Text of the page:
The simplest way to calculate beginning inventory is using this formula:
(COGS + ending inventory) – inventory purchases = beginning inventory
Let’s put that into practice and say you spent $5,000 manufacturing products throughout the year. You ended the previous accounting period with $10,000 ending inventory. From that $15,000, subtract the $6,000 you spent on inventory; beginning inventory would be valued at $9,000.
How to find beginning inventory
- Cost of goods sold
- Ending inventory
- Inventory purchases
The process for calculating beginning inventory relies on several other calculations. Let’s break down the other accounting formulas you’ll need to know.
Cost of goods sold
Cost of goods sold (COGS) shows how much money you’ve spent manufacturing products that have already been sold. This includes labor, shipping fees, production costs, and the price of raw materials.
Here’s the formula for calculating cost of goods sold:
COGS = (Beginning inventory + purchases during period) – ending inventory
The cost of goods sold depends on the inventory method you’re using. We’ve outlined the four most common inventory systems below. Caution: whichever you choose, you’ll need to stick with. Otherwise, you risk inconsistent data wreaking havoc with your financial reports.
- Weighted average cost. The average price of each SKU in your stockroom.
- First in, first out (FIFO). This method assumes that the products you purchased first were sold first, even if you bought them at different prices. If you sold four mugs during the accounting period but bought 10 mugs at $5 and another 10 at $7, you’d use $5 to calculate the COGS.
- Last in, first out (LIFO). Unlike FIFO, this model assumes that the products you purchased last were sold first. In the example above, this would be $7.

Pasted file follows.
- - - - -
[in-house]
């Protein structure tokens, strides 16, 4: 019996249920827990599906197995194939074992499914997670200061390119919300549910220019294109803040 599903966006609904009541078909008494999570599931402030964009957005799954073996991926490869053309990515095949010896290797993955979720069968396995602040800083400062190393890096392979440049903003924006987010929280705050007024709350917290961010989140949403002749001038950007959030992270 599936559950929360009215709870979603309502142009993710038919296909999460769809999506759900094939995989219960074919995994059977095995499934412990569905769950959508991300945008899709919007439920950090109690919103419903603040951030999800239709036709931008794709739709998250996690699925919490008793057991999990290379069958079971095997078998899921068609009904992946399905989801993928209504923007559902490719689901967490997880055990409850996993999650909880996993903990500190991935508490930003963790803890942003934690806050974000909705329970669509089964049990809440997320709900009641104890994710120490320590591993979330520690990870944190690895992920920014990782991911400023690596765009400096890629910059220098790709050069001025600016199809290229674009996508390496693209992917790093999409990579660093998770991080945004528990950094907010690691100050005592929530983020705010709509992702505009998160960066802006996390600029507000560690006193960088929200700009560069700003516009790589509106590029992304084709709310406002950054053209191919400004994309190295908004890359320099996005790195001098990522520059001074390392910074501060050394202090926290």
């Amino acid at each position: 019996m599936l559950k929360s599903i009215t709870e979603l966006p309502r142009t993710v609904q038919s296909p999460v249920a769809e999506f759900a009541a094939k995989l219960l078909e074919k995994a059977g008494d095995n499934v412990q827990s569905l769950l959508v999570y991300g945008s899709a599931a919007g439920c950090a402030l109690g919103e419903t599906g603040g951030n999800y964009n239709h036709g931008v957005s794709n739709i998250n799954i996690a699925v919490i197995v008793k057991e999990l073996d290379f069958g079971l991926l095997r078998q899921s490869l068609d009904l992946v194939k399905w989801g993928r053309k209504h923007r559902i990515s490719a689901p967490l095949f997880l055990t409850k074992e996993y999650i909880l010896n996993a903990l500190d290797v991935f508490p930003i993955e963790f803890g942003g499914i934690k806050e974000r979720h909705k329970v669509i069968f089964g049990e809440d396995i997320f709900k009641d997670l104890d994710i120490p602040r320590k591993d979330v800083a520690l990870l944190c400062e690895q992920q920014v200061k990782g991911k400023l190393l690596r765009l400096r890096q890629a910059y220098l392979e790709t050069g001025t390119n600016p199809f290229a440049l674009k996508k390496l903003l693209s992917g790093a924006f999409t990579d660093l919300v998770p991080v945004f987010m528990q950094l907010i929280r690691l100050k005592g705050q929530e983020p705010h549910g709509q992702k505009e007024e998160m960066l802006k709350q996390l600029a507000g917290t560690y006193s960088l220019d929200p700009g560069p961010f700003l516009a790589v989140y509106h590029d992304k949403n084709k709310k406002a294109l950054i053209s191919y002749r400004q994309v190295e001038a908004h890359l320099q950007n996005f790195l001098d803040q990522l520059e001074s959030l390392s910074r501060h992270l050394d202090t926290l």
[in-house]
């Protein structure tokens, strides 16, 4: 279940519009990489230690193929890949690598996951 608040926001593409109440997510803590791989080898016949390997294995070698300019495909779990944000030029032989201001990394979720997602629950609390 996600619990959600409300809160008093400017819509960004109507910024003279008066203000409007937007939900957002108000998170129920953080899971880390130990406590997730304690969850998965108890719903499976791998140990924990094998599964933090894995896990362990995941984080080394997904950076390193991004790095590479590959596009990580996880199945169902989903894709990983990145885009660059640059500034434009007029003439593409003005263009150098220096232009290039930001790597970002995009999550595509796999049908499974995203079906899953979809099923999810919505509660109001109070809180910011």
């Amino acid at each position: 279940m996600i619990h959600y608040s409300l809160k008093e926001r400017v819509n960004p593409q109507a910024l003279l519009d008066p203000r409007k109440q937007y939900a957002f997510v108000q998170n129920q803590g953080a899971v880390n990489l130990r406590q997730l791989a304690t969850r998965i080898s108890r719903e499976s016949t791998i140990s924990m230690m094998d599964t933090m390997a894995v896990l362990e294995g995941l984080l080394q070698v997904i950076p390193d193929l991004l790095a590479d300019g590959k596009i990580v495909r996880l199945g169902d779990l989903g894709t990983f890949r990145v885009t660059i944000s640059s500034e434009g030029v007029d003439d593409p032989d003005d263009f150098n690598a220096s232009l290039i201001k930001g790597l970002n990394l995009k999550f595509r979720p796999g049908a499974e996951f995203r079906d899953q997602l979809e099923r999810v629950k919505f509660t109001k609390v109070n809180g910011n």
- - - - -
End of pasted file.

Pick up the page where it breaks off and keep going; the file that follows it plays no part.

- Gross profit method. The percentage of profit you’ll make after subtracting a product’s production and manufacturing costs. Use this free profit margin calculator to find yours.
Ending inventory is the dollar value of stock you have at the end of an accounting period. For this reason it’s sometimes referred to as closing inventory, and should match the beginning inventory for the accounting period that immediately follows.
The formula to calculate ending inventory is:
Beginning inventory + new purchases – cost of goods sold (COGS) = ending inventory
Inventory is the largest expense for any retailer. Understand how much you spend on inventory, and use it to determine the value of your stock at the start of an accounting period, by calculating inventory costs:
Inventory costs = purchase costs + ordering costs + holding costs + shortage costs
How to calculate beginning inventory
To recap, here’s the formula for calculating the value of inventory at the start of an accounting period: (COGS + ending inventory) – inventory purchases = beginning inventory.
Let’s put the calculation into practice based on these figures:
- COGS: $50,000
- Ending inventory balance: $75,000
- Inventory purchases: $20,000
($50,000 + $75,000) – $20,000 = $105,000 beginning inventory valuation.
Calculate your beginning inventory
Again, beginning inventory is a metric you’ll need to calculate at the start of any new accounting period. Use this formula to calculate yours, and rely on it to identify shrinkage, understand seasonal trends, and prepare for tax season.
Unify your inventory management with Shopify
Only Shopify POS helps you manage warehouse and retail store inventory from the same back office. Shopify automatically syncs stock quantities as you receive, sell, return, or exchange products online or in store—no manual reconciling necessary.